Second District, Division 3 Sustains Application of Negative Multiplier Based on Plaintiff Prevailing On Only One of Four Claims.
The California Fair Employment and Housing Act, Government Code section 12900 et seq. (FEHA), has a mandatory fee-shifting provision for prevailing plaintiffs. (Gov. Code, sec. 12965(b).) Nonetheless, it is tempered by mandating only awards of reasonable fees and costs in the discretion of the trial court. This means that the lower court can either enhance or reduce the award depending on the circumstances, as the next case illustrates.
In Weisdorf-Mahserjian v. Serco, Inc., Case No. B206243 (2d Dist., Div. 3 Mar. 6, 2009) (unpublished), plaintiff pled 5 FEHA cause of action but only prevailed on a retaliation claim for which a jury awarded $43,866.58 for past economic loss. Plaintiff then moved for a $180,545.50 fee award—broken down as a lodestar of $144,434 (number of hours worked by attorneys times their applicable hourly rates) plus a requested 1.25 multiplier. The defendant opposed, arguing fees should be denied outright or that plaintiff should only be awarded 25% of the lodestar because she only prevailed on one out of her four claims.
The trial court determined that plaintiff’s counsel did an excellent job, but that the request had to be scaled back based on plaintiff’s partial limited success. The trial judge awarded plaintiff 25%, which was $45,135.50 based on the verdict, the size of the verdict, and plaintiff’s limited success. Plaintiff was also awarded $7,363.59 in costs.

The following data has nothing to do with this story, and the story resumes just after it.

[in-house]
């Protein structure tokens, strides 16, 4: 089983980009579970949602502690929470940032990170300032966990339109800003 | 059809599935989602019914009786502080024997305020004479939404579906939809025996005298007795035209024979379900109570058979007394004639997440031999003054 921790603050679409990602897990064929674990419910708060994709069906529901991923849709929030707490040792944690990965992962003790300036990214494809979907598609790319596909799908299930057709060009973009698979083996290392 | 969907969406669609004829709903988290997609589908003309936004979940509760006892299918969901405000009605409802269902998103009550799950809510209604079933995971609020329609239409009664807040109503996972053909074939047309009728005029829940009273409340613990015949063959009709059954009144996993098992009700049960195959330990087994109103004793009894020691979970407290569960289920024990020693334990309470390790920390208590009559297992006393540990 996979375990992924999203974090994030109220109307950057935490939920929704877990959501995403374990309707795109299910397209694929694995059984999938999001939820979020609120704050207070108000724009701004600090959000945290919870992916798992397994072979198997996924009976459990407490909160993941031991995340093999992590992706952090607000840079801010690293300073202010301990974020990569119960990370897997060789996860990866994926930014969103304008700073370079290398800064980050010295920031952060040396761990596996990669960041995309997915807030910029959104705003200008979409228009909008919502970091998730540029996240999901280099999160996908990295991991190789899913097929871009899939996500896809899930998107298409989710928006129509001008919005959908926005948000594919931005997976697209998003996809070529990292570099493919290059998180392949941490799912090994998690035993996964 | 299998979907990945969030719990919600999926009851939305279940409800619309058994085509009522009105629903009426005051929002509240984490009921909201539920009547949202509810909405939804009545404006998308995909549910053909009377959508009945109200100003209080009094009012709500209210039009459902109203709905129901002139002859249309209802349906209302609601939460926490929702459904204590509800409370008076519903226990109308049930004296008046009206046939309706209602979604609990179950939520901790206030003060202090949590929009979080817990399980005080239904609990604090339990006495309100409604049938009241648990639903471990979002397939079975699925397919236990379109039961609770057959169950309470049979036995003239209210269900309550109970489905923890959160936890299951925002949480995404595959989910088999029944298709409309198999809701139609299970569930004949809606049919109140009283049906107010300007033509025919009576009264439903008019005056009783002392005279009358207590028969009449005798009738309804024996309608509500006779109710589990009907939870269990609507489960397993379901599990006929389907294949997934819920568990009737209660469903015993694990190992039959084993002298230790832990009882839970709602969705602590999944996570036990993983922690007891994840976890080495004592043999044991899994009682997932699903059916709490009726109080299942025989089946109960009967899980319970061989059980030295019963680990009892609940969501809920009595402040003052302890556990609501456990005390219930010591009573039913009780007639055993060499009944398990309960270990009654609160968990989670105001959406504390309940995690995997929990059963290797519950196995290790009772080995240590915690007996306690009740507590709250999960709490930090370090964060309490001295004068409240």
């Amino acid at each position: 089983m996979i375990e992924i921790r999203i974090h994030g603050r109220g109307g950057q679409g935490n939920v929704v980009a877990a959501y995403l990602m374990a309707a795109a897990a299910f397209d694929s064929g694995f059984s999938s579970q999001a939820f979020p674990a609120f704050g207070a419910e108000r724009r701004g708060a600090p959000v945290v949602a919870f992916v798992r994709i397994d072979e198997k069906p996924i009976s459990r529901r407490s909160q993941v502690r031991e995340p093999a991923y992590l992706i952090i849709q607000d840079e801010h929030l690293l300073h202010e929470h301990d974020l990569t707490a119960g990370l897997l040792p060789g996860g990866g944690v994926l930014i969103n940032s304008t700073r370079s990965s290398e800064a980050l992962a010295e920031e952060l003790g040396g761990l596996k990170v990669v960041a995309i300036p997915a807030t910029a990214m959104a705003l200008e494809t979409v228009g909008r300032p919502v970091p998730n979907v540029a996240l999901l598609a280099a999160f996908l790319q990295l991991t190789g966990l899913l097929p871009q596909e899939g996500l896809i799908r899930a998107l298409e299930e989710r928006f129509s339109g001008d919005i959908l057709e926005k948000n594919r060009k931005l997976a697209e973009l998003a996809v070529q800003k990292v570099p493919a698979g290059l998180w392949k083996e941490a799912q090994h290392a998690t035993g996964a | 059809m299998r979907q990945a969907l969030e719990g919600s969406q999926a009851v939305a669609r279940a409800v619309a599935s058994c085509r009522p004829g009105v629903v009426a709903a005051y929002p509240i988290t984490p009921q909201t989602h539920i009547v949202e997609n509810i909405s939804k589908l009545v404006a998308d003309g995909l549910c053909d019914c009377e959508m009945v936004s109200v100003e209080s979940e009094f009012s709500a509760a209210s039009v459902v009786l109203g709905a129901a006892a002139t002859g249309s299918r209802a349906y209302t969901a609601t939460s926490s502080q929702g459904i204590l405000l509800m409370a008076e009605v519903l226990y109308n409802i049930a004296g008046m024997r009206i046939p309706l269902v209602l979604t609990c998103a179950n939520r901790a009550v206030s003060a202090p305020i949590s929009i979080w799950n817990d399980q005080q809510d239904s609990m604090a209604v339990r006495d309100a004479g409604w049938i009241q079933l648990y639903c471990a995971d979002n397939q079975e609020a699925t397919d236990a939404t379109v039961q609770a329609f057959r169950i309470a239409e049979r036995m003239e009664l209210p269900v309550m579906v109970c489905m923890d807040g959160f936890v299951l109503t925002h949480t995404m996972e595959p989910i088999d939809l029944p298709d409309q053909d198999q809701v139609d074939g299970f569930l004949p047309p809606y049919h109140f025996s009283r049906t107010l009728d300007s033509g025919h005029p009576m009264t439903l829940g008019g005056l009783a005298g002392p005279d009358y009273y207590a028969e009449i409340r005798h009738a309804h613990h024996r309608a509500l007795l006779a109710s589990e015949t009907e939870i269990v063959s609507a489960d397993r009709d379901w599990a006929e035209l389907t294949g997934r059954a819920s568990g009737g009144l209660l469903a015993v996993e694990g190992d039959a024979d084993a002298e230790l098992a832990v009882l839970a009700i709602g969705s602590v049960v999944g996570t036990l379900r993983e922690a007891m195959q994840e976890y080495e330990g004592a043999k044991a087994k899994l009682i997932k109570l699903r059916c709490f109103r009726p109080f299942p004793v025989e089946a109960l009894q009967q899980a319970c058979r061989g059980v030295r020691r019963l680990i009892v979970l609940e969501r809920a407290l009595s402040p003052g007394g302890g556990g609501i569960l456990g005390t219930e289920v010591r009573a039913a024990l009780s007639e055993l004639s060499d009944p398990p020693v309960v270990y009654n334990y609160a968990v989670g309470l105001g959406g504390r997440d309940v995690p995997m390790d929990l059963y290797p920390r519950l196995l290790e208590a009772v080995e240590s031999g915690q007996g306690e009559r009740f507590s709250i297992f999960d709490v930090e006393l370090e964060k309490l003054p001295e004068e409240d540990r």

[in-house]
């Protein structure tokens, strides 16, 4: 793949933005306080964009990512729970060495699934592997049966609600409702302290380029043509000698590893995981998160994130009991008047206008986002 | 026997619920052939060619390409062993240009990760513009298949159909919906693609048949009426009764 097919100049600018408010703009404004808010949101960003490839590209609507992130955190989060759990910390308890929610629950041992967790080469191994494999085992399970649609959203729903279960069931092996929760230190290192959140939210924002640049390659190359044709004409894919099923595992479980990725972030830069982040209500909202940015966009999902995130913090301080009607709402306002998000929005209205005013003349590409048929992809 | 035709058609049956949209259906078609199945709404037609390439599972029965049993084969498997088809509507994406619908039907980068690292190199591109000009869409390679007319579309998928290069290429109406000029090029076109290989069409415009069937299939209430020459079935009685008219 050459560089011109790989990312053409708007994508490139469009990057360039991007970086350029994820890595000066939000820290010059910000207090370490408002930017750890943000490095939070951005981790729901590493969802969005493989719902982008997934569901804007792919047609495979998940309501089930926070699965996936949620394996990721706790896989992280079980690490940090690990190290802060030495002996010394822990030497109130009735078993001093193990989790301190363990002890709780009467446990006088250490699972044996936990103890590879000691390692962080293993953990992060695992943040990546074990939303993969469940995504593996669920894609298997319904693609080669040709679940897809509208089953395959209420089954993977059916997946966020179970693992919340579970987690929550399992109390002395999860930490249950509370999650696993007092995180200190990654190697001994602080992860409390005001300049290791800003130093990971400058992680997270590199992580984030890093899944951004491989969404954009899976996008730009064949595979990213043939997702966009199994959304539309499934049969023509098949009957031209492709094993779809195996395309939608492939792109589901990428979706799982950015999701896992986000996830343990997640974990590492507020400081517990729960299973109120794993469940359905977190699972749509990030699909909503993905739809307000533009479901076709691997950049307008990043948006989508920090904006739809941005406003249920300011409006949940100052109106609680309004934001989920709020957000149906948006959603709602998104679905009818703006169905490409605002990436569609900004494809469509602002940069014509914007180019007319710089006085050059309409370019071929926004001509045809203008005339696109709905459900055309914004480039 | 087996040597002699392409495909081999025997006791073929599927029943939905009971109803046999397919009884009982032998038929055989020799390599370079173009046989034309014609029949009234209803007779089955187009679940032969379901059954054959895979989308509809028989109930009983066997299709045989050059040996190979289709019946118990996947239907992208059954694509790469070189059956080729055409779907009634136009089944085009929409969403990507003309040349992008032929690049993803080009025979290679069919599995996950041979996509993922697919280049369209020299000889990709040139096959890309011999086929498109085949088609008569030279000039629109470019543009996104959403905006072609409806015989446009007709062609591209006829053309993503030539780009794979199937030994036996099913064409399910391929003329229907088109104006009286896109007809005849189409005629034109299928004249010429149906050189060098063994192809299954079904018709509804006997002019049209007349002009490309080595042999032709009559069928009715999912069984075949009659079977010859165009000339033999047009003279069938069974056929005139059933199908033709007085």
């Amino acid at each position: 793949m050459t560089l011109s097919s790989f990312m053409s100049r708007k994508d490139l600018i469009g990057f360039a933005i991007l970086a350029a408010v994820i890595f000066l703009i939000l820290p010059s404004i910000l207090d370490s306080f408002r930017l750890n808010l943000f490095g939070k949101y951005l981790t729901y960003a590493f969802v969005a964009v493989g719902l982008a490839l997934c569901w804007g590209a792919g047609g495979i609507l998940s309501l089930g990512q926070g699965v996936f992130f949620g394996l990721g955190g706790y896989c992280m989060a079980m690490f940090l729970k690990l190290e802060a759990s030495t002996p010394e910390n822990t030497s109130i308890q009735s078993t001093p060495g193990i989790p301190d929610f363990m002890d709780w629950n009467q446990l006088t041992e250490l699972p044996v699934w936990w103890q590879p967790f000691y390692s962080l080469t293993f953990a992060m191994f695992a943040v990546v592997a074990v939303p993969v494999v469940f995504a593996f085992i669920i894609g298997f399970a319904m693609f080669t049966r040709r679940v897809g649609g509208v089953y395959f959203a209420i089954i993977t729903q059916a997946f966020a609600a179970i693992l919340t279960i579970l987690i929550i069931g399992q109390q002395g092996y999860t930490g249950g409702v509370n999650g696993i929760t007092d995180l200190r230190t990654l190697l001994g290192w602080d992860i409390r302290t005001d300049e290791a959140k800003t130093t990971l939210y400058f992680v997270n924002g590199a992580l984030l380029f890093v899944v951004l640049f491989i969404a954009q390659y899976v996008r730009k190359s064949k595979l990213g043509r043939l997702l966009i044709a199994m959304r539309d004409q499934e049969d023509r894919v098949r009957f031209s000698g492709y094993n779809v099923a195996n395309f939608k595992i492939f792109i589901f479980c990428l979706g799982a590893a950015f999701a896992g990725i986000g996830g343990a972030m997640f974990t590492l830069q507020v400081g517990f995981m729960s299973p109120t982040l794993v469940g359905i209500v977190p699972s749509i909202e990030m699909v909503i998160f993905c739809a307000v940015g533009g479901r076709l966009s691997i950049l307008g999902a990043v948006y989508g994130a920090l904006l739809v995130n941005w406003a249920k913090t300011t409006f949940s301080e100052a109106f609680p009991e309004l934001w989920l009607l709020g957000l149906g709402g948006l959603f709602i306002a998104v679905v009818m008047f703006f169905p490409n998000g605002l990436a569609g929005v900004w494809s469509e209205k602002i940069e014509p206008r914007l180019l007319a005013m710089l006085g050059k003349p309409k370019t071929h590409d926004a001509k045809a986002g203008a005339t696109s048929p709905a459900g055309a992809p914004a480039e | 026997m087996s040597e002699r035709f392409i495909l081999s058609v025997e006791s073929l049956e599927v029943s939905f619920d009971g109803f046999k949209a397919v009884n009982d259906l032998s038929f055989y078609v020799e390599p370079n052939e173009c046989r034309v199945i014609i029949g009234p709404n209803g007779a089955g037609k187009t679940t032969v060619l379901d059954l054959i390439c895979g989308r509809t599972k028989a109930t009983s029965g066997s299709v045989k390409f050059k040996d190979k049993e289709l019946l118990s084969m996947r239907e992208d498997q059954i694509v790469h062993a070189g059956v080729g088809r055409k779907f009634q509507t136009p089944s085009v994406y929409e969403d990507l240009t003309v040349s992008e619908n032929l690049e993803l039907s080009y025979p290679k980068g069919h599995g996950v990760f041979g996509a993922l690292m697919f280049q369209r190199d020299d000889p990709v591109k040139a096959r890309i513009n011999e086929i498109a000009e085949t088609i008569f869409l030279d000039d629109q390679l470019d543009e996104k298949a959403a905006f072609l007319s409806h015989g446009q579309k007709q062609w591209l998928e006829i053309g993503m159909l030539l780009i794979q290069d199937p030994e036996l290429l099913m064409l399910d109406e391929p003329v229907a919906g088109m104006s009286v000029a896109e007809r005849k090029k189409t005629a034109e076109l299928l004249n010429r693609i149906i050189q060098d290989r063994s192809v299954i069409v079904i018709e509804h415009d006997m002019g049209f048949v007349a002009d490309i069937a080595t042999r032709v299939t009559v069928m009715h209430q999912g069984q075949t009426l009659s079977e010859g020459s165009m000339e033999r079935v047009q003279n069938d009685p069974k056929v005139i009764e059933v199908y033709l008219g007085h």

She appealed, claiming entitlement to all of her requested fees.
The Second District, Division 3 affirmed, finding the trial court did not abuse its discretion in reducing the award and also determining it followed the proper methodology in awarding fees under FEHA.
After determining the lodestar, the trial court may increase or decrease the lodestar by taking various factors into account, including the plaintiff’s degree of success on his/her claims. This adjustment comes in the form of a positive or negative multiplier made to the base lodestar figure. (Greene v. Dillingham Construction N.A., Inc., 101 Cal.App.4th 418, 422 (2002); Weeks v. Baker & McKenzie, 63 Cal.App.4th 1128, 1171 (1998).) The trial court can utilize discretion in reducing the fee award when the plaintiff does not prevail on all of his/her claims. (Graciano v. Robinson Ford Sales, Inc., 144 Cal.App.4th 140, 157-158 (2006).) However, apportionment is not required when work was incurred on an issue common to both a claim on which fees are proper and a claim on which fees are not authorized. (Reynolds Metals Co. v. Alperson, 25 Cal.3d 124, 129-130 (1979); Graciano, supra, 144 Cal.App.4th at 157-159; Greene, supra, 101 Cal.App.4th at 423-424.)
In this particular case, the trial court enhanced the lodestar positively by 1.25 and then applied a 0.25 negative multiplier to the enhanced lodestar given that plaintiff only prevailed on her retaliation claim. The appellate court saw nothing wrong with this logic, especially given that it had an inadequate record to conclude the 25% apportionment was faulty. “The trial court was in the best position to understand the relationship between plaintiff’s retaliation claim and her other claims and to determine whether time spent on her other claims contributed to plaintiff’s objectives at trial.” (Slip Opn., at p. 7.)
Plaintiff argued that no reduction was required based on Wysinger v. Automobile Club of Southern California, 157 Cal.App.4th 413, 430-431 (2007), but that case was found distinguishable because (1) plaintiff there got a much better result, and (2) the issues in the case were found to be intertwined (a finding not made in Weisdorf-Mahserjian).